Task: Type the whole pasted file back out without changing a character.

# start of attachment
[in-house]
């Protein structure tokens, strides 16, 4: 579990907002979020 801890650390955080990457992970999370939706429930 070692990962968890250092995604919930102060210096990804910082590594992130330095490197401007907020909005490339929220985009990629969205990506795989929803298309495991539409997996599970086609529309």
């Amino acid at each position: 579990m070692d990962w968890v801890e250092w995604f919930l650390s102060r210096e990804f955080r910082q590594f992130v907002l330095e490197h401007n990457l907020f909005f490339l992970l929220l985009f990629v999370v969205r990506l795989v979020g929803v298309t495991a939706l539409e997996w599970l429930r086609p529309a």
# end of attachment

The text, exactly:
[in-house]
């Protein structure tokens, strides 16, 4: 579990907002979020 801890650390955080990457992970999370939706429930 070692990962968890250092995604919930102060210096990804910082590594992130330095490197401007907020909005490339929220985009990629969205990506795989929803298309495991539409997996599970086609529309």
């Amino acid at each position: 579990m070692d990962w968890v801890e250092w995604f919930l650390s102060r210096e990804f955080r910082q590594f992130v907002l330095e490197h401007n990457l907020f909005f490339l992970l929220l985009f990629v999370v969205r990506l795989v979020g929803v298309t495991a939706l539409e997996w599970l429930r086609p529309a």